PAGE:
The effects of exposure to violence in childhood may be seen in adulthood and can result in greater risk for substance use, risky sexual behavior, and unsafe driving behavior. Individuals exposed to violence at any age are more likely to engage in and experience intimate partner violence. Women exposed to intimate partner violence have an increased risk of physical health issues such as injuries, and mental health disorders such as disordered eating, depression, and suicidal ideation.

 

[3] National Institute of Justice, “Compendium of Research on Children Exposed to Violence (CEV) 2010-2015, June 2016; https://www.ncjrs.gov/pdffiles1/nij/249940.pdf

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There are serious short and long-term health effects from exposure to crime and violence in one’s community. Addressing exposure to crime and violence as a public health issue may help prevent and reduce harm to the individual and community health and well-being. Additional research is needed to increase the evidence base for what works to reduce the effects of crime and violence on health outcomes and disparities.

 

Posttraumatic stress disorder (PTSD) is a common, potentially disabling, underdiagnosed, and under-treated illness. Primary care physicians assume a critical role in the diagnosis, treatment, and referral of African Americans with PTSD since mental health access is limited for this population. Most African American adult primary care patients with PTSD were either

undiagnosed or undertreated. Both individual (provider and patient) and system-based changes will be required to meet the demonstrated clinical need.[4]

 

[4] Emily Goldmann et al, “Pervasive Exposure to Violence and Posttraumatic Stress Disorder in a Predominantly African American Urban Community,” Journal of Trauma Stress, 24/6, December 2011: 747-751

A Multi-Sector Response

Approaching violence as a public health issue mobilizes a vastly wider range of conceptual and institutional resources in response to the problem, expanding responses far beyond typical law-and-order strategies. That expanded range includes physicians and mental health workers and places them at the forefront of the expertise deployed around these issues.[5] It is also important to point out, however, that designations of violence as a “condition,” requiring “treatment,” repositions this problem in ways that encourage a broader array of behavioral change approaches—including in ways central to the work and ministries of faith communities.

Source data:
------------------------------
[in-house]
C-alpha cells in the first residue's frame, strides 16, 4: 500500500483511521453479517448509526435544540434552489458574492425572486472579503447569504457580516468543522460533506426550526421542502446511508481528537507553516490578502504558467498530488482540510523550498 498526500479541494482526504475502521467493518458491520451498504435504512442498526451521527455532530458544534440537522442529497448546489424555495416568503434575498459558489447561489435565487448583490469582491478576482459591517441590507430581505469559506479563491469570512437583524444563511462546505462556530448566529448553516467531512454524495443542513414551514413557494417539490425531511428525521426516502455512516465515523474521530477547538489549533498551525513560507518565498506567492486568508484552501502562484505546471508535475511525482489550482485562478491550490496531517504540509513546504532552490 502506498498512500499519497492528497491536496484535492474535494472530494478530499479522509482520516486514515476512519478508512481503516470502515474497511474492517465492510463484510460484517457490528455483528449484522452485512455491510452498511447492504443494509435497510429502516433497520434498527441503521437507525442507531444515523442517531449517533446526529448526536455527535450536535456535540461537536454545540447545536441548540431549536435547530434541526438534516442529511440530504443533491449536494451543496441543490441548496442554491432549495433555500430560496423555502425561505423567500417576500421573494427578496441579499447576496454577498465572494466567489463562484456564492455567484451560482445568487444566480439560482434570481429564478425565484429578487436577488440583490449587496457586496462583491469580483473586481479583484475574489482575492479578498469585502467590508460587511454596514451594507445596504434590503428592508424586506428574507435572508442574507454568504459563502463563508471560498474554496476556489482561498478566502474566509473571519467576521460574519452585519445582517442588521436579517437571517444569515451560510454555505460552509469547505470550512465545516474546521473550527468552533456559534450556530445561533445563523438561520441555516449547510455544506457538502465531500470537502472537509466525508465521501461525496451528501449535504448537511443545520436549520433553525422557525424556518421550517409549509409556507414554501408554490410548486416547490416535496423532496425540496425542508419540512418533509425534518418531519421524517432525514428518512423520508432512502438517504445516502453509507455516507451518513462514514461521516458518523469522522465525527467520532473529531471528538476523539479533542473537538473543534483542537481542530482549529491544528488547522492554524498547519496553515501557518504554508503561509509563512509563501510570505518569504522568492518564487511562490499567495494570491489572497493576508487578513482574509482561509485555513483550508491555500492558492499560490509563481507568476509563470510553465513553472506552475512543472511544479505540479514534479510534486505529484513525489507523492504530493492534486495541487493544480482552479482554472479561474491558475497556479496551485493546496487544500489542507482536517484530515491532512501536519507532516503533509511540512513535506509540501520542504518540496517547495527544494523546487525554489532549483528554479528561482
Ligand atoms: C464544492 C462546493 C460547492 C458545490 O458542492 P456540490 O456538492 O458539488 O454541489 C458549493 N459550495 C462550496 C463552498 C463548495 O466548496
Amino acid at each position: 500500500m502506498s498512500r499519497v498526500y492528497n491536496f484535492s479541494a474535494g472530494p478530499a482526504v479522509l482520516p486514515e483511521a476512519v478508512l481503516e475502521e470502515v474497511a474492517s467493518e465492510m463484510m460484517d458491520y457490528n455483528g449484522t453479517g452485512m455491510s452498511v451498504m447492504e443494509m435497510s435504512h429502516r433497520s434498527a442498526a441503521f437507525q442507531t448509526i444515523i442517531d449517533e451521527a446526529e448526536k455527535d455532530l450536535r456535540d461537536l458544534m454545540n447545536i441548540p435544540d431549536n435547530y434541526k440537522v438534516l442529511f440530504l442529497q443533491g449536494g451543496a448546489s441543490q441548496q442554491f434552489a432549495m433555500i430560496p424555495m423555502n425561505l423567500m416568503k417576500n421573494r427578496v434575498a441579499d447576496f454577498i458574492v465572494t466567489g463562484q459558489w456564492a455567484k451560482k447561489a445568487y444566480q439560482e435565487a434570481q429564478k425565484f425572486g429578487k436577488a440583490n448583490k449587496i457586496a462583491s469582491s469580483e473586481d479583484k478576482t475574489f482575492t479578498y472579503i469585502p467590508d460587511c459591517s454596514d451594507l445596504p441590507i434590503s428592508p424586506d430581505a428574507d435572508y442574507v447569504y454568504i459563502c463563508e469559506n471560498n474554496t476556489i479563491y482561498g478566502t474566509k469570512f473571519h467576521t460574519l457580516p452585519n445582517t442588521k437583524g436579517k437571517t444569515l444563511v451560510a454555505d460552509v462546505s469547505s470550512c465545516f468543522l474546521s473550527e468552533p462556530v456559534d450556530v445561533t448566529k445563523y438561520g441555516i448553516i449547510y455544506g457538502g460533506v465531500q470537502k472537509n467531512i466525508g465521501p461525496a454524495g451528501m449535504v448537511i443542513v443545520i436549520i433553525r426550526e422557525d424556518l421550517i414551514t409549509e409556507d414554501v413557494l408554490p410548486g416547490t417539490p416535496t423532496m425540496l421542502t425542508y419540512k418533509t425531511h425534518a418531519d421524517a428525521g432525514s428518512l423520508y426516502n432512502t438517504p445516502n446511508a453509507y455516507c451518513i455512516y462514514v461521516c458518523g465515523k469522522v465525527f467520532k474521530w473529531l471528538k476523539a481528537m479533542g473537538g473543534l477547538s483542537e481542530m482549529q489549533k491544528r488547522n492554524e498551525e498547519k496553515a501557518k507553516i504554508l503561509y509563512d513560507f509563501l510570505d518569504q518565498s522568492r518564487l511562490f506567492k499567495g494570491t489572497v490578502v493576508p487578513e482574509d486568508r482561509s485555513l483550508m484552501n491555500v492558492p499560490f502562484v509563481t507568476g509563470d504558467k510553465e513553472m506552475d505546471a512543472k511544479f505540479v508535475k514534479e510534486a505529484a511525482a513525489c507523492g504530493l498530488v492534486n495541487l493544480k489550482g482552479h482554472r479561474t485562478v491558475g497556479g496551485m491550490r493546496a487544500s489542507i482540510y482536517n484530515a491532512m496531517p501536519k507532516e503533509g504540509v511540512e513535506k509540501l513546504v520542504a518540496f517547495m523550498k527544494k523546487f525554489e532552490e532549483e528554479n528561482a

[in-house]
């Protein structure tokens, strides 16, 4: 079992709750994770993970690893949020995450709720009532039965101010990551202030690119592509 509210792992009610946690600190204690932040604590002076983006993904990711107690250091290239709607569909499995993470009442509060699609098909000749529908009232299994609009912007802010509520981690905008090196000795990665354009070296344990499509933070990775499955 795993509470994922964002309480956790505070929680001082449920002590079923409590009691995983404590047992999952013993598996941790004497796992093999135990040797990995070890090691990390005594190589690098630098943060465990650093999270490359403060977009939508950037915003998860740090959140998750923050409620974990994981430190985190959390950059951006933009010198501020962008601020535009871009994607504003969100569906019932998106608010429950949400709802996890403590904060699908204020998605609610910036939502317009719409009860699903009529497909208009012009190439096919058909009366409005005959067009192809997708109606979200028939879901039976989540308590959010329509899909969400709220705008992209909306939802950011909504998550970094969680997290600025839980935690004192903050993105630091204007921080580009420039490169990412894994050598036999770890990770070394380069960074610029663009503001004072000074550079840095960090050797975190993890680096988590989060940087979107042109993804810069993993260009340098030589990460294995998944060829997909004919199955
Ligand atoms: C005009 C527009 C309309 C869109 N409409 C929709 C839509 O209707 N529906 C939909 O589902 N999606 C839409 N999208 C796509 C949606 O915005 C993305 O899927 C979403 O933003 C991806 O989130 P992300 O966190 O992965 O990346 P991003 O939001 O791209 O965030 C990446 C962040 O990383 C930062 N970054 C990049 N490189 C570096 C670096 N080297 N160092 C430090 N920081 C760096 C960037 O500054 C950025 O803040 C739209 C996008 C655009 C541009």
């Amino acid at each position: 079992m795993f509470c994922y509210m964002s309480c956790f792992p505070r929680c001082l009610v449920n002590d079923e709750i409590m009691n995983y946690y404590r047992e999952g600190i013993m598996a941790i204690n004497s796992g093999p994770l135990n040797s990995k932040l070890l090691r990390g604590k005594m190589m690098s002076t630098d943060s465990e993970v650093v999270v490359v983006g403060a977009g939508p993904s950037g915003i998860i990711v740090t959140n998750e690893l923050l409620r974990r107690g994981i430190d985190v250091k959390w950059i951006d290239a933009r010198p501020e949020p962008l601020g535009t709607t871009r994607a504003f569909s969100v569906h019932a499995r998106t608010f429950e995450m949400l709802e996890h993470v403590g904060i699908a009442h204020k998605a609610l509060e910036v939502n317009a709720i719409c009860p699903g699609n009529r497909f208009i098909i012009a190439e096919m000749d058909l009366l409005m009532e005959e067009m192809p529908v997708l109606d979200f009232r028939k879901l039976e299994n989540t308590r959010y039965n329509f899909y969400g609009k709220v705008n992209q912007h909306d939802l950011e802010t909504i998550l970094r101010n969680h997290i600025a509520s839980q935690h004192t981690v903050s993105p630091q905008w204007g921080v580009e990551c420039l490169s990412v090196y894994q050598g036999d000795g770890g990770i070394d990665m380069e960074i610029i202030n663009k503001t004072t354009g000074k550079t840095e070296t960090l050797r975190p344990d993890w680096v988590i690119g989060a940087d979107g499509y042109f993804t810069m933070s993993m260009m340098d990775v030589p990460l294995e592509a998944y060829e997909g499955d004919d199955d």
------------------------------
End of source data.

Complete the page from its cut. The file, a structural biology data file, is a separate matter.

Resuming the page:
For more than thirty years I have directed The Rehoboth Project, a faith-based organization committed to meeting myriad needs of urban residents. For much of that time, TRP has approached inner-city violence and the status of incarcerated persons as public health travesties. Because violence is a multifaceted problem with biological, psychological, social, and environmental roots, TRP has confronted it on multiple levels at once, with each level in ecologies of violence representing a level of risk and a key point for intervention.

 

 

[5] For more on this, see for example a special-themed issue of the AMA Journal of Ethics focusing on “Violence as a Public Health Crisis,” edited by Lilliana Friere-Varga, January 2018; https://journalofethics.ama-assn.org/article/violence-public-health-crisis/2018-01

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Dimensions addressed within this model include:

 

  • individual risk behaviors;

  • violence risks within interpersonal relationships and family contexts;

  • violence risks within public places such as schools, workplaces, and neighborhoods; and

  • adverse cultural attitudes and practices, including gender inequality.

 

Steps to mitigate violence increasingly depend upon multifaceted and multisector approaches to these intersecting risk factors, requiring partnerships between healthcare providers, police, educators, social workers, employers, and government officials. Religious leaders and organizations have a role to play in their pastoral work and, in appropriate cases, by offering their good offices to mediate in specific problems.

 

TRP’s work has revolved around the recruitment of credible messengers to reach out to potential victims and perpetrators in order to facilitate dialogue among them about alternatives offering a violence-free life. In collaboration with organizational partners such as California-based LiveFree, Faith in Indiana, The Collective, The Health Alliance for Violence Intervention, and others, TRP seeks to:

  • lay the groundwork for proven gun violence prevention models;